On a more personal level, option one can include cutting off friendships, and even familial ties. My family actually had a large rift over politics since 2016. My grandmother and her sister, who have been friendly their whole lives, spent multiple months of 2020 refusing to speak to each other, because they disagree about Trump. I'm sad to say there are friends I have some great memories with who I no longer talk to, as well.
Another option is allowing hate to take over.
forgive the weeb trash, but there's a good message here, and it ties in directly to the next part of my article
I've seen it from other people, and have been disgusted by it. And I've seen that type of hate within myself, and jumped through mental hoops to find why it was okay for me to feel that way, but not for others.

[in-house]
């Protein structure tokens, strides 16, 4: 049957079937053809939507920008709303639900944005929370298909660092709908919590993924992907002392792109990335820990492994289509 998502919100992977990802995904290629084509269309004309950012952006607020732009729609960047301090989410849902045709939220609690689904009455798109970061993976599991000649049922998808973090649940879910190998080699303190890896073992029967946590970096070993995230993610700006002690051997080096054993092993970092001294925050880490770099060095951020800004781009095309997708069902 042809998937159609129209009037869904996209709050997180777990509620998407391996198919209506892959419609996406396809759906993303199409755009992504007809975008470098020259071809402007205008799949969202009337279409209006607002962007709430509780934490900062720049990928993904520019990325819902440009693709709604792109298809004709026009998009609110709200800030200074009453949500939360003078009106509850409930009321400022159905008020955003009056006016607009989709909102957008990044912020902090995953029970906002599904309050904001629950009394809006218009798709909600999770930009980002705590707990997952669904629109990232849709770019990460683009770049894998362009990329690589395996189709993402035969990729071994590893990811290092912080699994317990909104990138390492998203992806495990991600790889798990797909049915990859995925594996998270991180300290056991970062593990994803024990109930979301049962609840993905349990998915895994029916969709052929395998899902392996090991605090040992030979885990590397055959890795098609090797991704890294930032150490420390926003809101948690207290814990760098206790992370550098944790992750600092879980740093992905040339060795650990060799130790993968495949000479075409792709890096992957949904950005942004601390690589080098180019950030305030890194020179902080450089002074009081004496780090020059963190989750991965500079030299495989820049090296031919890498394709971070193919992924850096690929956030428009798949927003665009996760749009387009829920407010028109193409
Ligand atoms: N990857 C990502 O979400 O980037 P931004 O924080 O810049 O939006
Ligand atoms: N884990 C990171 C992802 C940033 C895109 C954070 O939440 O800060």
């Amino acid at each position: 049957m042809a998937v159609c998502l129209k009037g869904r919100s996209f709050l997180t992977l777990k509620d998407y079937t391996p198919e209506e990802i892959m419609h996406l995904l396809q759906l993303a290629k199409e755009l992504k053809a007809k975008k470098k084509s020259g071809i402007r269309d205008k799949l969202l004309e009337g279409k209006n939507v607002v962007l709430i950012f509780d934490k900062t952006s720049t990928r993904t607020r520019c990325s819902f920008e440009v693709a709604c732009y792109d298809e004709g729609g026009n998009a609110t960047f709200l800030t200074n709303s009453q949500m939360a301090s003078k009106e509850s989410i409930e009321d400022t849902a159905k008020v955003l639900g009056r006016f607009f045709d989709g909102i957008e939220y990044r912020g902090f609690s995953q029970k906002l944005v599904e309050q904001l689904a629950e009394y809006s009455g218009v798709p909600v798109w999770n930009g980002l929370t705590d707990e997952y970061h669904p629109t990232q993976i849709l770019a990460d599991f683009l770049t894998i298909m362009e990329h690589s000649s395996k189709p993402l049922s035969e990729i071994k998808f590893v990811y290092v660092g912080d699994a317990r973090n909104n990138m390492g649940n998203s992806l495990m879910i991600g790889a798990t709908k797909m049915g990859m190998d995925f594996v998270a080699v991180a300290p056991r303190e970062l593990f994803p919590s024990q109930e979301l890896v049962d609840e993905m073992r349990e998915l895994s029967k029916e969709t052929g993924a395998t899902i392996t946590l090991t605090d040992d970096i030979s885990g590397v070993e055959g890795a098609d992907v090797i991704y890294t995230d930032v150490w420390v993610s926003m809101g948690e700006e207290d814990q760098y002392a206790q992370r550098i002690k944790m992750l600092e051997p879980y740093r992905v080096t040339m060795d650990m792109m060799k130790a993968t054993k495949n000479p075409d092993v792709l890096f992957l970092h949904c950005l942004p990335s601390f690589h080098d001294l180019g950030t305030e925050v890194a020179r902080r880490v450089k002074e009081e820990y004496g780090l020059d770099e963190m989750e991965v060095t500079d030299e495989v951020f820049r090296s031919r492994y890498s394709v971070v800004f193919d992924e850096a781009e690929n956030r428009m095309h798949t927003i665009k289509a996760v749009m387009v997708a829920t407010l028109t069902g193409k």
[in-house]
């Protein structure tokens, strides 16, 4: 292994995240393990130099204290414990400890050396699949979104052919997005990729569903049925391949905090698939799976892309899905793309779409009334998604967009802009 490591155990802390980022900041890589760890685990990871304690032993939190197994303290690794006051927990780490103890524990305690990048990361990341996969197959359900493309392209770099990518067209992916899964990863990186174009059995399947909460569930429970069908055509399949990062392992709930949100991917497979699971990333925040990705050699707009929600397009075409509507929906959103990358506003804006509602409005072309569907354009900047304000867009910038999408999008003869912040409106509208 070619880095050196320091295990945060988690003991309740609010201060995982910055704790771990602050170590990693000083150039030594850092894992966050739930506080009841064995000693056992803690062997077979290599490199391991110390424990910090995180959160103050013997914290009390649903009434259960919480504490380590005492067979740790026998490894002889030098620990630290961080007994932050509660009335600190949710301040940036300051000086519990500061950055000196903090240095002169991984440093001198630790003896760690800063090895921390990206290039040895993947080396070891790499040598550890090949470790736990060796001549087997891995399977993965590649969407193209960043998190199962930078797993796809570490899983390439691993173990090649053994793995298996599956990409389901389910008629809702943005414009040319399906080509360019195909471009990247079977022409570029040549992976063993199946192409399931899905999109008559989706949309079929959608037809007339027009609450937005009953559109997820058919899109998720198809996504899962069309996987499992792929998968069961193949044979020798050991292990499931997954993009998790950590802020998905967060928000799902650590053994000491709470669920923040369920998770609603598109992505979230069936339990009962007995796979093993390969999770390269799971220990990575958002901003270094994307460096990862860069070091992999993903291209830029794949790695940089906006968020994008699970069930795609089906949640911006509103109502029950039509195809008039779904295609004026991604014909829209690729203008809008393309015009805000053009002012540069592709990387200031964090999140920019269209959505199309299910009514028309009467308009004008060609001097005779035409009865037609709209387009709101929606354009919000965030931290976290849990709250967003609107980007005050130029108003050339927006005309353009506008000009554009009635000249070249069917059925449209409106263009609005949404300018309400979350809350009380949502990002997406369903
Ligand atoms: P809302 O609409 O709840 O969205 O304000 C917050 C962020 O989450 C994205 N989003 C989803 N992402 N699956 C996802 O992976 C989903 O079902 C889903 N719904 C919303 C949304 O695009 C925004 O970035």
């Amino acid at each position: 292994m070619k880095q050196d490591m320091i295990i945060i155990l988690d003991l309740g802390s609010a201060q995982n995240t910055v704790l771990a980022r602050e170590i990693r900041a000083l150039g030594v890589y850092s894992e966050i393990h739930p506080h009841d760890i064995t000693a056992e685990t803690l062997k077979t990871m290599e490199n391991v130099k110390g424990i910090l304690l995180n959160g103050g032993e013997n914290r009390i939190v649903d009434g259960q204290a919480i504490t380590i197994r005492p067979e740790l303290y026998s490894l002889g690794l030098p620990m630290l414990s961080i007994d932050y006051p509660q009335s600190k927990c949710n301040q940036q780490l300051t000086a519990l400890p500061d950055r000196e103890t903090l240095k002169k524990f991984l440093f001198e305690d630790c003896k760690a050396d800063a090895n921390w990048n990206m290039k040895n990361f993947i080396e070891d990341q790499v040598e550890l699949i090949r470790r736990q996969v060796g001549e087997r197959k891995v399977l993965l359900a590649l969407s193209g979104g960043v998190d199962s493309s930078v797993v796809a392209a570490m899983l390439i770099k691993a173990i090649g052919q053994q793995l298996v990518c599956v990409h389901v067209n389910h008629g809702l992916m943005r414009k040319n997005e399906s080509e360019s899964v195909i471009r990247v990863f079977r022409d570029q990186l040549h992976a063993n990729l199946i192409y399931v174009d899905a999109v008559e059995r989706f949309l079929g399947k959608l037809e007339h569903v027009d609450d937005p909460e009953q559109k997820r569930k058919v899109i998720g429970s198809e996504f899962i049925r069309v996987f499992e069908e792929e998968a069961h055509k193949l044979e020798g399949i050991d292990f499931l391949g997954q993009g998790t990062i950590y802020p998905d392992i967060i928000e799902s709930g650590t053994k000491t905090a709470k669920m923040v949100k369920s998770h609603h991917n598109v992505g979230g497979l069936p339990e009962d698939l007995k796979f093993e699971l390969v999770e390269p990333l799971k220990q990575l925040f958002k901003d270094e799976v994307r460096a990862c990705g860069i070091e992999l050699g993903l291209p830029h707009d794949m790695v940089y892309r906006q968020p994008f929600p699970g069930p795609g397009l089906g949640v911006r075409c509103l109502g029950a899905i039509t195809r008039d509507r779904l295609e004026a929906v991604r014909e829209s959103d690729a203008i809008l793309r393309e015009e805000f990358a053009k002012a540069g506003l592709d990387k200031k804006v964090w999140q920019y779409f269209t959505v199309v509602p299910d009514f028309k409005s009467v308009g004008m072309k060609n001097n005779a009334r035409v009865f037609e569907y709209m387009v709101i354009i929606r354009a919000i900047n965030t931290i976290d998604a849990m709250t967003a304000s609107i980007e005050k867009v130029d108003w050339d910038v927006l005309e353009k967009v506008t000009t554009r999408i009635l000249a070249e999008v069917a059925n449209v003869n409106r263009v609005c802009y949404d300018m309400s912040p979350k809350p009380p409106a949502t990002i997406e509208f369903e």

I've talked to someone from Palestine who believes a special tax just for Jews is good and justified. I've seen friends celebrate and make light of the violent deaths of police officers. I've talked to CCP members who believe the people of Hong Kong are race traitors for refusing to accept one single ethnically-unified government, that is essential for a unified defense from the hostile influences of the West.
It's easy to say that other people shouldn't feel those things, but it's hard to put down the molotov cocktail ourselves and actually have a conversation with someone we hate. What we should be doing is connecting souls, to find out why they think that way. It's something I confess I have a very hard time doing. That is why I admire Daryl Davis so much, because he is able to easily do something that I struggle with. The content of that man's character is superior to mine.